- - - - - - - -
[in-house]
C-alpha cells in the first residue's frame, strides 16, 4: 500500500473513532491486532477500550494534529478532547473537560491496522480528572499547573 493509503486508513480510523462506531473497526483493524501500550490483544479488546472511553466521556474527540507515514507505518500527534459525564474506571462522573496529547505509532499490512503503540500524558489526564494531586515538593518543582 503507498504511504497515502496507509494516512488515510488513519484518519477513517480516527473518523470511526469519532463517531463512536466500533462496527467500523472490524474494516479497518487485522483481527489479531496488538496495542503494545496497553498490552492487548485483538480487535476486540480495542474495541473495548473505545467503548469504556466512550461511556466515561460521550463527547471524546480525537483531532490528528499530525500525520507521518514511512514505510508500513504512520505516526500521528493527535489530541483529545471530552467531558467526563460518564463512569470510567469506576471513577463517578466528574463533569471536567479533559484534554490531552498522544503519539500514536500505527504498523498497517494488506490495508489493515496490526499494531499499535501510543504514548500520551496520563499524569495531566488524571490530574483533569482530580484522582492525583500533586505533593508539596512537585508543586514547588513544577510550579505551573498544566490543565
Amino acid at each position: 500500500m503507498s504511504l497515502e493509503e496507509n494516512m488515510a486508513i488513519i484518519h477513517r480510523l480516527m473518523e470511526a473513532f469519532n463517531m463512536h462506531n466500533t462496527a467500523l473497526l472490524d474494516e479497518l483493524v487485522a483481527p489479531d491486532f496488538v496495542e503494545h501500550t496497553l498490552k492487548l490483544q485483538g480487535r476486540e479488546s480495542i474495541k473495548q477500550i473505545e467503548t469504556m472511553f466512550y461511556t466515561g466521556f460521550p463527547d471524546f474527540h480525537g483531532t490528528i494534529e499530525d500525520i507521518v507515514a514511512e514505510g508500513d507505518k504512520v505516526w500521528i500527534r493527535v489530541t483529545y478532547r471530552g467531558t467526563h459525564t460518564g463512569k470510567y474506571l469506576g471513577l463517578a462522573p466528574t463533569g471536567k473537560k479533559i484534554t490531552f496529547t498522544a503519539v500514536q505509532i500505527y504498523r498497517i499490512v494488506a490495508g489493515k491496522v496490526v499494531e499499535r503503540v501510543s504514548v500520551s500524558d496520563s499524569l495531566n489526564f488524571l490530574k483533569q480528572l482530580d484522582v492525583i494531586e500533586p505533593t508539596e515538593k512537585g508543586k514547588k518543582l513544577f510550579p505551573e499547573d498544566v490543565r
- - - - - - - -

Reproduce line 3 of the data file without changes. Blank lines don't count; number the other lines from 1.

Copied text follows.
Amino acid at each position: 500500500m503507498s504511504l497515502e493509503e496507509n494516512m488515510a486508513i488513519i484518519h477513517r480510523l480516527m473518523e470511526a473513532f469519532n463517531m463512536h462506531n466500533t462496527a467500523l473497526l472490524d474494516e479497518l483493524v487485522a483481527p489479531d491486532f496488538v496495542e503494545h501500550t496497553l498490552k492487548l490483544q485483538g480487535r476486540e479488546s480495542i474495541k473495548q477500550i473505545e467503548t469504556m472511553f466512550y461511556t466515561g466521556f460521550p463527547d471524546f474527540h480525537g483531532t490528528i494534529e499530525d500525520i507521518v507515514a514511512e514505510g508500513d507505518k504512520v505516526w500521528i500527534r493527535v489530541t483529545y478532547r471530552g467531558t467526563h459525564t460518564g463512569k470510567y474506571l469506576g471513577l463517578a462522573p466528574t463533569g471536567k473537560k479533559i484534554t490531552f496529547t498522544a503519539v500514536q505509532i500505527y504498523r498497517i499490512v494488506a490495508g489493515k491496522v496490526v499494531e499499535r503503540v501510543s504514548v500520551s500524558d496520563s499524569l495531566n489526564f488524571l490530574k483533569q480528572l482530580d484522582v492525583i494531586e500533586p505533593t508539596e515538593k512537585g508543586k514547588k518543582l513544577f510550579p505551573e499547573d498544566v490543565r